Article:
The thrilling debut album from this intense New York City trio makes their city feel alive once again
The Blue Trees
Pop's finest dilettantes have, it seems, finally come of age. Specifically, it's the Elizabethan Age....
Now, with 'The Blue Trees' - a largely acoustic mini-album that follows the stripped-down fervour of their recent Mynci 2000 tour - we find the cheeky Myncis have strayed as far from pop's well-trodden path as four folk-obsessed heads possibly can. For few of 'The Blue Trees' eight sumptuous tracks bear any relation to anything recorded over the last, ooh, 300 years. Indeed, from the dusty piano recital
of 'Wrong Turnings' to the fiddlesome, gilded thrill of 'Fresher Than The Sweetness In Water', it would be easy to dismiss 'The Blue Trees' as Gorkys most willfully esoteric venture yet,
were it not for the fact that each and every track is crafted with such exquisite, expert delicacy.
Where previous Gorkys records provided the ideal soundtrack to a seemingly endless summer, here they prove to be a band for all seasons; elemental imagery cradling every spun-gold moment. 'Foot and Mouth '68' transcends its clunky epithet by fluttering like burnished autumn leaves, while the title tune - one of three gorgeous instrumentals - welcomes in winter with a flickering lantern and pocketful of memories. 'The Blue Trees' brims with the intangible spirit of the past; sometimes playful, sometimes painful grace yet always, always alive.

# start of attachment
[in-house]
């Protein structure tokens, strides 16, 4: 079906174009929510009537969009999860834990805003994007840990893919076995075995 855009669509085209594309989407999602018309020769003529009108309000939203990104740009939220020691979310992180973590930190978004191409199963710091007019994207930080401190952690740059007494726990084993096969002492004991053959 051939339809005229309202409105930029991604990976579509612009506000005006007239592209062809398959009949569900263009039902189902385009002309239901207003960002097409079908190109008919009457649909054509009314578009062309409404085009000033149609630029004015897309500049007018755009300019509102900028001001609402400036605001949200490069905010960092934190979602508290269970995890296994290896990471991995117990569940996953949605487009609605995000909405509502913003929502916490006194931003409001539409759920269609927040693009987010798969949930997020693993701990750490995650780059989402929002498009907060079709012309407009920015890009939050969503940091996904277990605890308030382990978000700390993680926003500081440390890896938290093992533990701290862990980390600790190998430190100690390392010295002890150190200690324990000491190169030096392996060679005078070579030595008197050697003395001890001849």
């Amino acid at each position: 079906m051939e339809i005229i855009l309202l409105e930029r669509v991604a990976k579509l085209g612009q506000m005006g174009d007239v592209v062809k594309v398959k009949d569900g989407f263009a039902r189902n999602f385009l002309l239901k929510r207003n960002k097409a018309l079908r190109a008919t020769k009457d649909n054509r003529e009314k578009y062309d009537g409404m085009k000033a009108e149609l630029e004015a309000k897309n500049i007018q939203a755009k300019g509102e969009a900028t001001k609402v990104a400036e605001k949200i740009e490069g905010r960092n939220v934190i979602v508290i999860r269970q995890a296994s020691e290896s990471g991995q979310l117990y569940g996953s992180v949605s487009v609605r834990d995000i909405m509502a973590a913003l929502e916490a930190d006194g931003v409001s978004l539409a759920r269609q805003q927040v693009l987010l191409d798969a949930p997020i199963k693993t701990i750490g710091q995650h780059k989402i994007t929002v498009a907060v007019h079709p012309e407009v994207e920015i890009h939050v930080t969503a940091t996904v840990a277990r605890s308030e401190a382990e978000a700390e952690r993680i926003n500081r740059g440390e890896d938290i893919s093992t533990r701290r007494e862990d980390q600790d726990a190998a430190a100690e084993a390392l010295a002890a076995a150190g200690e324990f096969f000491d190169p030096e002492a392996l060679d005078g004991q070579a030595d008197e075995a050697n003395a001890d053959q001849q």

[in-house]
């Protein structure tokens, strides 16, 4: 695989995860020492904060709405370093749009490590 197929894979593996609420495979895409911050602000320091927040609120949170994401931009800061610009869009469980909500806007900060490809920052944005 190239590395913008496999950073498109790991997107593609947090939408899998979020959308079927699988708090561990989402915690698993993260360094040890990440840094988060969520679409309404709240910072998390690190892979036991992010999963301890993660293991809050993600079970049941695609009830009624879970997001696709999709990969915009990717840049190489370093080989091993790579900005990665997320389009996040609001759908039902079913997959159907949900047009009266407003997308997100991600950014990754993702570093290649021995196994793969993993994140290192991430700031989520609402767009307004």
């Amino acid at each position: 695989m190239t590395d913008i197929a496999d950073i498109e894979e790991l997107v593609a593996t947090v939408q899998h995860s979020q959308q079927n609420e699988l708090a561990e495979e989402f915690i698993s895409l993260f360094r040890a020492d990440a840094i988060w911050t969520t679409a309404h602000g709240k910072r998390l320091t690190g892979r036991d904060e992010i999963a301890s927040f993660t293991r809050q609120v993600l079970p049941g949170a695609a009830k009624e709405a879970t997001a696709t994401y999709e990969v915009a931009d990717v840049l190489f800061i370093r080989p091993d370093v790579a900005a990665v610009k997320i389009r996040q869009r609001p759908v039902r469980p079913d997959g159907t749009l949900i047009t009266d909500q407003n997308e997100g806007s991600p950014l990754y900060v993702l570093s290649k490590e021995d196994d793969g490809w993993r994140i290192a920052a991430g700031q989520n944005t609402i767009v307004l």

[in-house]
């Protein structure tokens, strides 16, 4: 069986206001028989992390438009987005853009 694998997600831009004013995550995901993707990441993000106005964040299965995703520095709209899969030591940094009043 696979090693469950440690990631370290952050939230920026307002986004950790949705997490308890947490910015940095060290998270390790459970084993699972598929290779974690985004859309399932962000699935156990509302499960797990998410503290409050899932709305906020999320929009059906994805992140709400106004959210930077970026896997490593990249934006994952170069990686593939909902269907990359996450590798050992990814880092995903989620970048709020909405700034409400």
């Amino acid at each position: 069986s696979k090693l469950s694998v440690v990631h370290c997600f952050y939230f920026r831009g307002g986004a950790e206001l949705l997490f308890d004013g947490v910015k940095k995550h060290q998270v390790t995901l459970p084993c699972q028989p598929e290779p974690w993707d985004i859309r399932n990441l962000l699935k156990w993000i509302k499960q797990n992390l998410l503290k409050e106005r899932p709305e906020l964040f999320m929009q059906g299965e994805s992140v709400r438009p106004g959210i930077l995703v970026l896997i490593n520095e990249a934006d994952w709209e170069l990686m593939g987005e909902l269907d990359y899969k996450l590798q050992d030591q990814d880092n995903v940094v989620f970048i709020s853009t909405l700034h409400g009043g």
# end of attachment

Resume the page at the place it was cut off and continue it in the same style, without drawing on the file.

Pop's finest dilettantes have,
it seems, finally come of age. Specifically, it's the Elizabethan Age, and it's great.
A deliberately frothy take on an under-documented moment in US politics
The second album from Piper and Skylar Kaplan is danceable, euphoric and pleasingly trippy
Mumford & Sons’ collaborative steps into world music aren’t embarrassing – but they’re not essential either
The iconic DJ Shadow returns with a mixtape-like album that frustrates as much as it fascinates